PAL-PAC seems to have been created for a single purpose: to pay Sarah Palin to give a speech. PAL-PAC announced the Palin event at the same time that it announced its own formation. After the Palin event was over, most of the information on PAL-PAC’s Web site disappeared. In effect, PAL-PAC was a disposable entertainment company, set up to put on a one-day show that collected the contact information of thousands of people who came to see Palin in the flesh, and to give her their money. The organization has not been mentioned again anywhere online or in local newspapers. The group’s financial statements are curious. PAL-PAC was registered in Missouri last November; as of April 15, 2010, when it made its second quarterly disclosure report to the Missouri Ethics Commission, two weeks before Palin arrived in Independence, PAL-PAC had only $3,202 in the bank. This was not nearly enough money to reserve the venue, much less cover security, printing, advertising, or any of the other expenses associated with throwing an event for 4,000 people. PAL-PAC’s third disclosure report, filed on July 14, reveals large payments to Wayne Graves, a Kansas City physician, whose wife, Karladine, also a doctor, is the president of PAL-PAC. Wayne Graves performed a key service for Winning America Back: he personally paid the speakers’ fees and travel expenses. On June 23, according to the report, he was reimbursed for these outlays: $15,134.83 for “Reimburse Speak[er],” and $126,000, also for “Reimburse Speak[er].” By fronting the money for these expenses, Graves made it possible for PAL-PAC to keep details such as Palin’s precise fee under wraps. But the lion’s share of that $126,000, it seems safe to assume, went to Palin—that would tally with verified reports of what Palin has been paid elsewhere.
Other stops on Palin’s road show raise questions similar to those surrounding Winning America Back. Palin spoke to a group in Dallas that claimed to be a 501(c)(3) nonprofit group but is not registered as one. That event was advertised as a fund-raiser for the Uptown Women’s Center, whose eponymous U.R.L. redirected visitors to a Web site selling tickets for the event, palin4life.com, which has since disappeared. In June, Palin was scheduled to go to Charlotte, North Carolina, for two events, a $300-per-ticket “Evening with Sarah Palin” and the free “Complete Woman Expo 2010.” Both were sponsored by a newly formed organization, the Blue Ridge Educational Resource Group. Like PAL-PAC, the Blue Ridge group had sprung up from nowhere, and also like PAL-PAC, it somehow landed one of the country’s most-sought-after female speakers to headline its very first event. Local officials eventually expressed skepticism that Blue Ridge was competent to manage the logistics for an expected crowd of 30,000, and at the last minute both events were canceled. The Blue Ridge group’s Web site, like PAL-PAC’s, was reduced to a shell.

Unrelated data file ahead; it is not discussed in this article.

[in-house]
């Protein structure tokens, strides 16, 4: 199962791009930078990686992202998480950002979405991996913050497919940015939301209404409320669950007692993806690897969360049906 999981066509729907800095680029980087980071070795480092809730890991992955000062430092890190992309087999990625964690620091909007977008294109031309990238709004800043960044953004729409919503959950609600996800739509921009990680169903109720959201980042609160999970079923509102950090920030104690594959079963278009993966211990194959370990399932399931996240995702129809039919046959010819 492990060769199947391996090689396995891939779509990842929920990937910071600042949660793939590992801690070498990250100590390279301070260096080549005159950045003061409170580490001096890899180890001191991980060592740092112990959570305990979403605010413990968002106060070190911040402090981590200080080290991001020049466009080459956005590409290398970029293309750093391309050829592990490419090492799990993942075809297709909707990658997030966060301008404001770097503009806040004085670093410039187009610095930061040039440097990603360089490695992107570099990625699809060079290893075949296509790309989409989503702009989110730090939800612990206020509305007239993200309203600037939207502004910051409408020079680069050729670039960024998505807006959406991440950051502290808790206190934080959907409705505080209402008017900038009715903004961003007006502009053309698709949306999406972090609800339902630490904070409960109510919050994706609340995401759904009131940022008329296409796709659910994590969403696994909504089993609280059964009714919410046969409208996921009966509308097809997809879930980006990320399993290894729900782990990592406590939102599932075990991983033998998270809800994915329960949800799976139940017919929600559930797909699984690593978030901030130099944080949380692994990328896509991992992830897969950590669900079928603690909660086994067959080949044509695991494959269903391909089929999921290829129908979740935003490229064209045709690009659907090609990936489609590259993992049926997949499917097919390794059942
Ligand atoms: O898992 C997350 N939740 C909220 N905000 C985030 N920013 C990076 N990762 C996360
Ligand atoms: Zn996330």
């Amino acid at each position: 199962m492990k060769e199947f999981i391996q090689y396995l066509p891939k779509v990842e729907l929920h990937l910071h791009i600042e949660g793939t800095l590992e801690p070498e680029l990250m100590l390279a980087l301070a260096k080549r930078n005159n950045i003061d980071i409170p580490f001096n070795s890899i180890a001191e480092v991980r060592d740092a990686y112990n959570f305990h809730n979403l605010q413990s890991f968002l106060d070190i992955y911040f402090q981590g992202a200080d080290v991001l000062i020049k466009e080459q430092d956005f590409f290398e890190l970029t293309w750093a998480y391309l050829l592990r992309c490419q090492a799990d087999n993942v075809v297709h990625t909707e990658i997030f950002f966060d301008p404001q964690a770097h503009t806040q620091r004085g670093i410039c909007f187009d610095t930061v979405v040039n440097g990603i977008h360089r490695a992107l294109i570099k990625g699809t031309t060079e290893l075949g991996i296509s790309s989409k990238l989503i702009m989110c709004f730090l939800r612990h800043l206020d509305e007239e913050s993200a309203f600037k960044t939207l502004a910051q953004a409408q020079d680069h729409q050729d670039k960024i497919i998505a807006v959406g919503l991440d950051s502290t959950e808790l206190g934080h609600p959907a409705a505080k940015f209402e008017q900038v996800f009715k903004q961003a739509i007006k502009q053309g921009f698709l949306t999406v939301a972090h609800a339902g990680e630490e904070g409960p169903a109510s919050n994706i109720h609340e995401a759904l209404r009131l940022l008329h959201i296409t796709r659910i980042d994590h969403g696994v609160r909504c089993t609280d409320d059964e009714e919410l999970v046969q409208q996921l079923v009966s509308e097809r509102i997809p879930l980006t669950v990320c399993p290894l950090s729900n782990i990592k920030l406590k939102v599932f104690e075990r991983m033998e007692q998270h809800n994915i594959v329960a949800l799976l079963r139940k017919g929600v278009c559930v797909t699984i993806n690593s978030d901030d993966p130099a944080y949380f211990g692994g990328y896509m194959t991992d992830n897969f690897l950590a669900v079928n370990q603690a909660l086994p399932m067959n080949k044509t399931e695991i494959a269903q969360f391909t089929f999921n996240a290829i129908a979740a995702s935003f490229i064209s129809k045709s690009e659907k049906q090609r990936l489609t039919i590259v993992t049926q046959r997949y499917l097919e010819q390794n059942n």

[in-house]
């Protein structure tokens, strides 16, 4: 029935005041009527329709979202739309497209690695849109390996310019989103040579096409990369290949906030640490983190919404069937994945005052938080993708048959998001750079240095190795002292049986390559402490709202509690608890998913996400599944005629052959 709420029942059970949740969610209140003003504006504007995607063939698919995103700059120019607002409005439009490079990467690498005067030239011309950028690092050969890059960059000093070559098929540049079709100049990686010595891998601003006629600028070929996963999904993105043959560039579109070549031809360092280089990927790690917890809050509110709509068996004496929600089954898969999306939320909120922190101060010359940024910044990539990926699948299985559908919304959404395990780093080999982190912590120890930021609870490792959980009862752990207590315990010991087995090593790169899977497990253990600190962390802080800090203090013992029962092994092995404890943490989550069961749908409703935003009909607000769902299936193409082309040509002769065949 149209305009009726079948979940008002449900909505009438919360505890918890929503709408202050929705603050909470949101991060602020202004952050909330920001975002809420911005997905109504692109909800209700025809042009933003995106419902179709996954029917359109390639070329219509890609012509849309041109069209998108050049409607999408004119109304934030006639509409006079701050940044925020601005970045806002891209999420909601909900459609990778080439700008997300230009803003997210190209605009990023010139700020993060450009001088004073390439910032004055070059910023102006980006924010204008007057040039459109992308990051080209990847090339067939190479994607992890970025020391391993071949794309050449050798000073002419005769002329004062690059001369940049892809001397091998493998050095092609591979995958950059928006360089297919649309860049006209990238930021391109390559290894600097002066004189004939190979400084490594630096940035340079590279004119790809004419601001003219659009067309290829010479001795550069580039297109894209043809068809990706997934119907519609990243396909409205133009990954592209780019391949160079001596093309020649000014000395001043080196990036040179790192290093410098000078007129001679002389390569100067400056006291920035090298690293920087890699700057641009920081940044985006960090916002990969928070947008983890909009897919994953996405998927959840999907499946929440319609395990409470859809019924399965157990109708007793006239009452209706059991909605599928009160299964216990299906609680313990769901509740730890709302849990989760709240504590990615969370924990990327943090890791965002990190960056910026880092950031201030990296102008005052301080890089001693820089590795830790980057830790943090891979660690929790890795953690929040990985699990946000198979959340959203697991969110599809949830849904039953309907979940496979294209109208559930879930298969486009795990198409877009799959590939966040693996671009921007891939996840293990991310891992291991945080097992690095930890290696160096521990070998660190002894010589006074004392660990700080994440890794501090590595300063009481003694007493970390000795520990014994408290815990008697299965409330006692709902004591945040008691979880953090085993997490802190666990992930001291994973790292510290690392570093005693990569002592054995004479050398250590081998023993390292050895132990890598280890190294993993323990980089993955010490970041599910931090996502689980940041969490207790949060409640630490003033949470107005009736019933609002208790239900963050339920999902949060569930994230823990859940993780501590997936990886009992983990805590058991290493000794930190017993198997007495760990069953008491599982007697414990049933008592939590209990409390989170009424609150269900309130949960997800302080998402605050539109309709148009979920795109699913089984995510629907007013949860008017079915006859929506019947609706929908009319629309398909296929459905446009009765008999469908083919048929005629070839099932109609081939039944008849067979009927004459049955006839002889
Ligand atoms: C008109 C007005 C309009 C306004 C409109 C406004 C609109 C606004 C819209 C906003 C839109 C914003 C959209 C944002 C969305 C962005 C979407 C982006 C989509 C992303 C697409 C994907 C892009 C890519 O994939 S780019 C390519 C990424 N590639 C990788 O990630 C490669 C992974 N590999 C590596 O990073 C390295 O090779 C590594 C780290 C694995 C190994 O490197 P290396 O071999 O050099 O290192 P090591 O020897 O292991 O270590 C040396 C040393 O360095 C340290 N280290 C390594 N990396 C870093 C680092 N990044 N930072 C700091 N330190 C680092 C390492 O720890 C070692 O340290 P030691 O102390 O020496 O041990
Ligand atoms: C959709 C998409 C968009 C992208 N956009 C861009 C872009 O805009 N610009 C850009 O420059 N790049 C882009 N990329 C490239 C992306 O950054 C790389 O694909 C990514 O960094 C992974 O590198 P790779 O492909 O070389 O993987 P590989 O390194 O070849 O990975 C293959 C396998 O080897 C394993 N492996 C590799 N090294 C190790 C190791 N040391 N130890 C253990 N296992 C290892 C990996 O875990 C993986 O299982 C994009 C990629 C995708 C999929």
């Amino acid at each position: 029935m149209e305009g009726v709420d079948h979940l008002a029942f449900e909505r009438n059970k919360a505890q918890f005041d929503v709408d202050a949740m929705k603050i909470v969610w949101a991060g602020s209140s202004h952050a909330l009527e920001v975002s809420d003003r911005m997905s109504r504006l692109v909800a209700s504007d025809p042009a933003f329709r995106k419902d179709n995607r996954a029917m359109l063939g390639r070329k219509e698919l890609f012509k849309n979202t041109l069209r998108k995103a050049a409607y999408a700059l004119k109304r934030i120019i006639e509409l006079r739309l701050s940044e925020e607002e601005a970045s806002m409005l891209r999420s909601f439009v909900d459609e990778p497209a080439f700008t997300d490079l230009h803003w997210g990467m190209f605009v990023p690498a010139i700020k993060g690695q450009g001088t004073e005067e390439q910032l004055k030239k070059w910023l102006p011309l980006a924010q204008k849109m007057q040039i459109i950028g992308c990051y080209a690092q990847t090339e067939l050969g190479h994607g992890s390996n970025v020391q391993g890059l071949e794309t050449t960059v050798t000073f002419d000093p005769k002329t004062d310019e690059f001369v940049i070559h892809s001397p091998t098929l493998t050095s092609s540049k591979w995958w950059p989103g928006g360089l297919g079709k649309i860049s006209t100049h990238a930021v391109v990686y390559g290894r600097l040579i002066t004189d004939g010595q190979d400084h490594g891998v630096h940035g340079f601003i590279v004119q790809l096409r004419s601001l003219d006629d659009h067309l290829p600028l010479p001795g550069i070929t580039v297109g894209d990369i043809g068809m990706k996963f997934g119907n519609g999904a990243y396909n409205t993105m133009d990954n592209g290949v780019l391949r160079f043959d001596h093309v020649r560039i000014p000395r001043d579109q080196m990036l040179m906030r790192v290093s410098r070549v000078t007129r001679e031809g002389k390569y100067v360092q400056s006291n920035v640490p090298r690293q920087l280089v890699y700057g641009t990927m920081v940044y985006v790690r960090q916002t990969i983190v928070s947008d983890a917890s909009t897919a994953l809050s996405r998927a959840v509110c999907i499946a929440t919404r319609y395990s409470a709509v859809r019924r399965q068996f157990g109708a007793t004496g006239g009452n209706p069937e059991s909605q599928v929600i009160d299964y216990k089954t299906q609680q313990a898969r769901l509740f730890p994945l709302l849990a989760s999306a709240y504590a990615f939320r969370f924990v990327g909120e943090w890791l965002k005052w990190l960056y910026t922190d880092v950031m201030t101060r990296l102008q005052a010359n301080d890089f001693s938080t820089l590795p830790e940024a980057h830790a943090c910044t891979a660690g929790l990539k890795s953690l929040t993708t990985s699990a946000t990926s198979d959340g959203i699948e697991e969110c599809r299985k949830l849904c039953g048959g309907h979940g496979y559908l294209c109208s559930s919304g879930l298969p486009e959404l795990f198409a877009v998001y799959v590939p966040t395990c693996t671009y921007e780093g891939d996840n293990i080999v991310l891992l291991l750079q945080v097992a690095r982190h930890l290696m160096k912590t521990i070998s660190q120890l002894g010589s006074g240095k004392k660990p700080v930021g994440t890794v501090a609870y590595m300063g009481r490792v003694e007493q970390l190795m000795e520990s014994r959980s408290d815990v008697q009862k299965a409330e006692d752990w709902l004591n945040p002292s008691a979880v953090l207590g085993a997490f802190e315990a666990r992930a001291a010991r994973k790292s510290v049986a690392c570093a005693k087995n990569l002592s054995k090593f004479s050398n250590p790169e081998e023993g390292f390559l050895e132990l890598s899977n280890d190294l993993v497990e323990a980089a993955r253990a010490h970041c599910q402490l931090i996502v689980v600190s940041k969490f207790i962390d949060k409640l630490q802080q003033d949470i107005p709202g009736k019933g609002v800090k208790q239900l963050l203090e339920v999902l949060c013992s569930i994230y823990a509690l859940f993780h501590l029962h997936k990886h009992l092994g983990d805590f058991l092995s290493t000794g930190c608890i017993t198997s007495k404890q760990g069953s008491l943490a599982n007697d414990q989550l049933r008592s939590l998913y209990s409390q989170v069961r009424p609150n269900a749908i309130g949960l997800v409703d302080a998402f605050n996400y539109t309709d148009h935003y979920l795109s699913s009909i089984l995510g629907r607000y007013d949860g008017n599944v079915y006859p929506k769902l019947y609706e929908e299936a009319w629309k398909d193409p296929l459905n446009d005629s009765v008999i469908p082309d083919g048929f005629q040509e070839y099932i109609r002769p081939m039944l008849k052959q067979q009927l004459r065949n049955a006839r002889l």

This seems like a lot of trouble to go through for no discernible reason. Certainly there was much grumbling and negative press over perceived fleecing of patriots at Nashville's Tea Party Convention last February. And Palin’s appearance at that event sparked lawsuits over her $100,000 speaking fee. Maybe she's trying to preserve her image as a legitimate candidate, not a celebrity speaker who justifies $100,000 a gig? Seems to me Sarah Palin's fans wouldn't care one way or the other. As with any cult--and mark my words, Sarah Palin is as much a cult leader as Bhagwan Shree Rajneesh--adherents won't begrudge their leader her golden Rolls Royce.
Back in February, Palin claimed she would donate her $100,000 Nashville speaking fee to charity. But I don’t recall ever hearing which charity received the largesse, or even if anyone in the media tried to find that out. It seems to me our media, instead of repeating Palin’s latest ghost-written Tweet or Facebook post, should instead spend a little time looking into the shell PACs and charities behind her various public appearances. How about doing a little more legwork, guys?
Kind of reminds me of another storied “lady of the people” ... but then, when the money keeps rolling in you don’t ask how.